Voting Simulation Visualizations
Ka-Ping Yee
posted 2005-04-21, updated 2006-12-08

New! See also this interactive tool to explore and illustrate how different election methods work in a one-dimensional model of the political spectrum.

Among both academics and activists, there has been a long debate over election methods — the rules for marking and counting ballots to determine a winner. The Plurality method, where each voter votes for just one candidate, is the most well known, but it has some problems. Many other possibilities have been proposed; some allow votes for more than one candidate, some ask voters to assign scores or ranks to the candidates, and so on. For a good introduction to election methods, see Wikipedia.

In discussions comparing election methods, people often argue for one method or another by presenting examples of cases where a particular method fails or behaves strangely. There are five commonly cited criteria (called universality, non-imposition, non-dictatorship, monotonicity, and independence of irrelevant alternatives) for "reasonable behaviour" of an election method. But it has been mathematically proven that no single-winner election method can meet all five of these criteria, so one can always invent situations where a particular method violates one of these criteria. Thus, presenting individual cases of strange behaviour proves little.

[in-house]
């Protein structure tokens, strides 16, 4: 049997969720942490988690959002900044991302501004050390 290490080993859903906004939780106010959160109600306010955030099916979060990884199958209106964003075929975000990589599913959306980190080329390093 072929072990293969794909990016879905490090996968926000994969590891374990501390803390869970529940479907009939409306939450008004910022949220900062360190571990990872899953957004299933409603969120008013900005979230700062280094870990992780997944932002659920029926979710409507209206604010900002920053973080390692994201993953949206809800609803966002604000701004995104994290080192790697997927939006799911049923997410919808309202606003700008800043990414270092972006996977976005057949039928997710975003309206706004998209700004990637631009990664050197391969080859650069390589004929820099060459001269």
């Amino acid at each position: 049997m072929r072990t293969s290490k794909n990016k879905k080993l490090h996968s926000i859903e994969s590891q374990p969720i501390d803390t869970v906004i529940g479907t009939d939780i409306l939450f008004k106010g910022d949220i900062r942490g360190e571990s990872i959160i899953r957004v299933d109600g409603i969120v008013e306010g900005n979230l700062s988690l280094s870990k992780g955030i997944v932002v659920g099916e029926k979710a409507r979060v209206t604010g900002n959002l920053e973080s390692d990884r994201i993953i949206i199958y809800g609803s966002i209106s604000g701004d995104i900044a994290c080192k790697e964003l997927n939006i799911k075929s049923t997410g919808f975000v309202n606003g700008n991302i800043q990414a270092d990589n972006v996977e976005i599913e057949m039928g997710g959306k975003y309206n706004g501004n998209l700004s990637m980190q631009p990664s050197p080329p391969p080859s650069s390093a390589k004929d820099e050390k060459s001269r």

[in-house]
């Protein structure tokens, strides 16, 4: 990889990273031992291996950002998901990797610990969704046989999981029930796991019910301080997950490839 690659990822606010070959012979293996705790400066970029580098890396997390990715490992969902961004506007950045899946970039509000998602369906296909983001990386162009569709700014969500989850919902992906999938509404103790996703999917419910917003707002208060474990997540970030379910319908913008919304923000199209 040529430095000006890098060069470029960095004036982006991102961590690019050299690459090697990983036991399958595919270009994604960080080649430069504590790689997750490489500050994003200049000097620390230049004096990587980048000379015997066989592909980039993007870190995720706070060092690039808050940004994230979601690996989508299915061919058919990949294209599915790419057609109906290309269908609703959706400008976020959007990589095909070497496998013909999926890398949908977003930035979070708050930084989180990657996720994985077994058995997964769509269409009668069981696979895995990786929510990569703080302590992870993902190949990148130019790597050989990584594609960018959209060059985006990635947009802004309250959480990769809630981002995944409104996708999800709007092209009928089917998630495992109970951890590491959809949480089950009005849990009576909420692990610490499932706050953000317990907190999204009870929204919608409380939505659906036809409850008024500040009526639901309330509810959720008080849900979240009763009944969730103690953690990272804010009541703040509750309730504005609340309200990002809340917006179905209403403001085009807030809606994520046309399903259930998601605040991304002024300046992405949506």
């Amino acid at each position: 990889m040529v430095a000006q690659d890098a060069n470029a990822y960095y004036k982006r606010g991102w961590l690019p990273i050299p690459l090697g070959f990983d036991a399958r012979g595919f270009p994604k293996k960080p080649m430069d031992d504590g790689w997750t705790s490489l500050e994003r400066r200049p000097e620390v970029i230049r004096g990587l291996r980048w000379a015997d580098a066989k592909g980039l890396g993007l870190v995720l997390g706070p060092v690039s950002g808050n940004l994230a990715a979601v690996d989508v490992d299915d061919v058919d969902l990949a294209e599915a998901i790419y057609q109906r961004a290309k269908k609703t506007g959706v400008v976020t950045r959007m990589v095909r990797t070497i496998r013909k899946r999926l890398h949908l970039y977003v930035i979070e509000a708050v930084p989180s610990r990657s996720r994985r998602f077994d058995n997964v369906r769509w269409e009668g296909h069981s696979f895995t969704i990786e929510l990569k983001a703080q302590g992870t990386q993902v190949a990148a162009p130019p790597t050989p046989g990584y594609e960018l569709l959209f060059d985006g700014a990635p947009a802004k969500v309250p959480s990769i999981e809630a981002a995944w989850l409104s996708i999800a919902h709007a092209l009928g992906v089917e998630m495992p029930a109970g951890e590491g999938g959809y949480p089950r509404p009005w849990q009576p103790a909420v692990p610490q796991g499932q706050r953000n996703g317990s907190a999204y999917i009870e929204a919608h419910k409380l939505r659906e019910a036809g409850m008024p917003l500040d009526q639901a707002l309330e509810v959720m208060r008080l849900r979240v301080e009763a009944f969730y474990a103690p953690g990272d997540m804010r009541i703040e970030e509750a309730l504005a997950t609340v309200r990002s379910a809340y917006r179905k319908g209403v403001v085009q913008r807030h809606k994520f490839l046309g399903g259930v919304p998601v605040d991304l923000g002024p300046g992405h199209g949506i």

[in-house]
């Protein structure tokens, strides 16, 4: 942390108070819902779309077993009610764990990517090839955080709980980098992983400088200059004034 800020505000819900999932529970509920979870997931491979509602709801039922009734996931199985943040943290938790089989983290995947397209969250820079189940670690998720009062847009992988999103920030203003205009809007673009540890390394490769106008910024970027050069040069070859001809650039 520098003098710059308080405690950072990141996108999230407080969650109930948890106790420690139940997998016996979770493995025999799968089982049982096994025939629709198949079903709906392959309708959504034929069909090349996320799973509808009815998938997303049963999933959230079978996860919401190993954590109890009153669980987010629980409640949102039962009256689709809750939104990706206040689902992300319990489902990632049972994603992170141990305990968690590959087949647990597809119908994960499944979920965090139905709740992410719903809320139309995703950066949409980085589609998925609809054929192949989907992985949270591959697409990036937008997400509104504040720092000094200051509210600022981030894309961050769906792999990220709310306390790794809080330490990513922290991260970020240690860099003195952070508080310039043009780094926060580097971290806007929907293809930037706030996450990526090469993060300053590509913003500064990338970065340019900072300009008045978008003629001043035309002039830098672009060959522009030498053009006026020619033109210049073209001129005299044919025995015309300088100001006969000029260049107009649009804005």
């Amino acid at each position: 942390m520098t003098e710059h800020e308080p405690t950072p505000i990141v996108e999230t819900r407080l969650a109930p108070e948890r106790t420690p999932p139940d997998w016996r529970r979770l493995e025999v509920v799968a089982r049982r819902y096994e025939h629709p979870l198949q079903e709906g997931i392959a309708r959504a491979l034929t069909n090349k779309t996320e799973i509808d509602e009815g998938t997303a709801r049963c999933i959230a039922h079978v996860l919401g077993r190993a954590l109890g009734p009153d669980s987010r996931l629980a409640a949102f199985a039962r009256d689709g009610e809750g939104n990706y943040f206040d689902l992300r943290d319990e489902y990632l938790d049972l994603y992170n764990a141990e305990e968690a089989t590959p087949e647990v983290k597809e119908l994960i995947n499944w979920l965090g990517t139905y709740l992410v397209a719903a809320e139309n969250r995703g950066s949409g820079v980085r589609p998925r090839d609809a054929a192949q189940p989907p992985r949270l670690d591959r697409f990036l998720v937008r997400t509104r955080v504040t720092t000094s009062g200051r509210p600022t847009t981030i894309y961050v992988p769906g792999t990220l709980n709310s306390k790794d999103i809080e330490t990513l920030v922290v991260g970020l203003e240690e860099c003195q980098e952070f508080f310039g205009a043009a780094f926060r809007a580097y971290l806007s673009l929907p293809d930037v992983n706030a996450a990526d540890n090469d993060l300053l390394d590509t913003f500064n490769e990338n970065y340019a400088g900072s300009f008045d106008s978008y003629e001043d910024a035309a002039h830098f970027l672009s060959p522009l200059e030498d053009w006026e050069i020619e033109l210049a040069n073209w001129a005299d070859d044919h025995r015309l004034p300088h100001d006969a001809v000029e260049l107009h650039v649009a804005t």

A more substantive way to argue for or against a particular election method would be to compare how frequently failures occur, under what conditions they occur, and how severe they are. We need a way to map out how an election method behaves over a wide range of cases and understand the effects of a shift in public opinion. I've generated the images on this page in the hope of illustrating these effects better and gaining some insight into how election methods behave.

Simulation Method

The following images were created by simulating a series of single-winner elections under the following assumptions:

For each image, the positions of the candidates are fixed. There are three or four candidates, indicated by small circles filled in with the candidate's colour.

Each point in the image corresponds to an election with the center of opinion located at that point. For every point, we simulate an entire election by scattering 200000 voters in a normal distribution around that point and collecting ballots from all of the voters; then we colour the point to indicate the winner.

We present the images five at a time, comparing these election methods:

The voters are assumed to vote as follows:

These are all very simplistic assumptions. They probably do not model real-world voters accurately. However, observing voting methods under these assumptions can show us something about how these voting methods behave. Under these simple assumptions one would expect any reasonable voting method to yield straightforward behaviour; real-world behaviour would only be more complex than what these simulations show.